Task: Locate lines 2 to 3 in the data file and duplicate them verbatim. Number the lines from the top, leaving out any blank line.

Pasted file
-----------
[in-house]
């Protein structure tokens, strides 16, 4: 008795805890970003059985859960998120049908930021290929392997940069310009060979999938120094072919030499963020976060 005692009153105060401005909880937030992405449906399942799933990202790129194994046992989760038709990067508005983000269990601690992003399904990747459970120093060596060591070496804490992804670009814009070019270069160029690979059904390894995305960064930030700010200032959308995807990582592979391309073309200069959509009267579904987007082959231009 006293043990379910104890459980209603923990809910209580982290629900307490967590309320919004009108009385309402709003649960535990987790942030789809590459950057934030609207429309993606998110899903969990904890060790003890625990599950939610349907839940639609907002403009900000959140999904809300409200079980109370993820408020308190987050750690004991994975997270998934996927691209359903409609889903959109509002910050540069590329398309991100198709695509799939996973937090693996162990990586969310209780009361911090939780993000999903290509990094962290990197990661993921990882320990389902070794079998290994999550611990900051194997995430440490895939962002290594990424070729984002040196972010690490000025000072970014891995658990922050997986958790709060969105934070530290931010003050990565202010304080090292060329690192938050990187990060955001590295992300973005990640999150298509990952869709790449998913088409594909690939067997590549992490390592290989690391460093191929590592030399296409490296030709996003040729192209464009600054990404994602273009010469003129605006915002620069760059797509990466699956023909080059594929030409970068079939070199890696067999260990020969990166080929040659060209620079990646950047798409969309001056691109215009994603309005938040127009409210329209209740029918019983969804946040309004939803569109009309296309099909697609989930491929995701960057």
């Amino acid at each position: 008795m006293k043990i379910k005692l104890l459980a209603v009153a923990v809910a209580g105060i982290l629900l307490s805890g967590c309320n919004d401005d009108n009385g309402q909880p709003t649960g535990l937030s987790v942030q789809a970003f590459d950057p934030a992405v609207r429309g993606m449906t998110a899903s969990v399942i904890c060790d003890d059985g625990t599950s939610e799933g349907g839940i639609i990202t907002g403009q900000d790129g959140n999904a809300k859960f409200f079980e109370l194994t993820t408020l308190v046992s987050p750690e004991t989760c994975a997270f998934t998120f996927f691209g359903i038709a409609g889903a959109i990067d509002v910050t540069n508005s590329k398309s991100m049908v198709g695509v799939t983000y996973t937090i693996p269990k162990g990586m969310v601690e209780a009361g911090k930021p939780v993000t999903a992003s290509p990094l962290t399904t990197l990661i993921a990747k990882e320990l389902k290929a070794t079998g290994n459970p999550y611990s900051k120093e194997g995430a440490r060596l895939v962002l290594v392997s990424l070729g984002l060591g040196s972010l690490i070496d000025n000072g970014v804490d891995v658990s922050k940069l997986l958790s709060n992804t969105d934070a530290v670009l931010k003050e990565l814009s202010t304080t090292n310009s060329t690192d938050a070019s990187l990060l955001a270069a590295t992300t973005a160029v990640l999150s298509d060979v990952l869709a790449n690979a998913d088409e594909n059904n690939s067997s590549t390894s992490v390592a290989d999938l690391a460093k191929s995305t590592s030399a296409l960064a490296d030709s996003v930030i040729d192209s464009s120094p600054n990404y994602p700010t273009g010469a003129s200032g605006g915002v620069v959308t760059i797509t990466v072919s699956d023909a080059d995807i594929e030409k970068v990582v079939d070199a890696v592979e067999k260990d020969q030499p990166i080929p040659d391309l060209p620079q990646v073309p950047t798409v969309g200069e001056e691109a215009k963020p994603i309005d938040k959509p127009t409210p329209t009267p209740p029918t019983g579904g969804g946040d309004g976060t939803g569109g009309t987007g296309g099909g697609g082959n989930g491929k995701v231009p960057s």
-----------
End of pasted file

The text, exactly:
């Protein structure tokens, strides 16, 4: 008795805890970003059985859960998120049908930021290929392997940069310009060979999938120094072919030499963020976060 005692009153105060401005909880937030992405449906399942799933990202790129194994046992989760038709990067508005983000269990601690992003399904990747459970120093060596060591070496804490992804670009814009070019270069160029690979059904390894995305960064930030700010200032959308995807990582592979391309073309200069959509009267579904987007082959231009 006293043990379910104890459980209603923990809910209580982290629900307490967590309320919004009108009385309402709003649960535990987790942030789809590459950057934030609207429309993606998110899903969990904890060790003890625990599950939610349907839940639609907002403009900000959140999904809300409200079980109370993820408020308190987050750690004991994975997270998934996927691209359903409609889903959109509002910050540069590329398309991100198709695509799939996973937090693996162990990586969310209780009361911090939780993000999903290509990094962290990197990661993921990882320990389902070794079998290994999550611990900051194997995430440490895939962002290594990424070729984002040196972010690490000025000072970014891995658990922050997986958790709060969105934070530290931010003050990565202010304080090292060329690192938050990187990060955001590295992300973005990640999150298509990952869709790449998913088409594909690939067997590549992490390592290989690391460093191929590592030399296409490296030709996003040729192209464009600054990404994602273009010469003129605006915002620069760059797509990466699956023909080059594929030409970068079939070199890696067999260990020969990166080929040659060209620079990646950047798409969309001056691109215009994603309005938040127009409210329209209740029918019983969804946040309004939803569109009309296309099909697609989930491929995701960057």
């Amino acid at each position: 008795m006293k043990i379910k005692l104890l459980a209603v009153a923990v809910a209580g105060i982290l629900l307490s805890g967590c309320n919004d401005d009108n009385g309402q909880p709003t649960g535990l937030s987790v942030q789809a970003f590459d950057p934030a992405v609207r429309g993606m449906t998110a899903s969990v399942i904890c060790d003890d059985g625990t599950s939610e799933g349907g839940i639609i990202t907002g403009q900000d790129g959140n999904a809300k859960f409200f079980e109370l194994t993820t408020l308190v046992s987050p750690e004991t989760c994975a997270f998934t998120f996927f691209g359903i038709a409609g889903a959109i990067d509002v910050t540069n508005s590329k398309s991100m049908v198709g695509v799939t983000y996973t937090i693996p269990k162990g990586m969310v601690e209780a009361g911090k930021p939780v993000t999903a992003s290509p990094l962290t399904t990197l990661i993921a990747k990882e320990l389902k290929a070794t079998g290994n459970p999550y611990s900051k120093e194997g995430a440490r060596l895939v962002l290594v392997s990424l070729g984002l060591g040196s972010l690490i070496d000025n000072g970014v804490d891995v658990s922050k940069l997986l958790s709060n992804t969105d934070a530290v670009l931010k003050e990565l814009s202010t304080t090292n310009s060329t690192d938050a070019s990187l990060l955001a270069a590295t992300t973005a160029v990640l999150s298509d060979v990952l869709a790449n690979a998913d088409e594909n059904n690939s067997s590549t390894s992490v390592a290989d999938l690391a460093k191929s995305t590592s030399a296409l960064a490296d030709s996003v930030i040729d192209s464009s120094p600054n990404y994602p700010t273009g010469a003129s200032g605006g915002v620069v959308t760059i797509t990466v072919s699956d023909a080059d995807i594929e030409k970068v990582v079939d070199a890696v592979e067999k260990d020969q030499p990166i080929p040659d391309l060209p620079q990646v073309p950047t798409v969309g200069e001056e691109a215009k963020p994603i309005d938040k959509p127009t409210p329209t009267p209740p029918t019983g579904g969804g946040d309004g976060t939803g569109g009309t987007g296309g099909g697609g082959n989930g491929k995701v231009p960057s």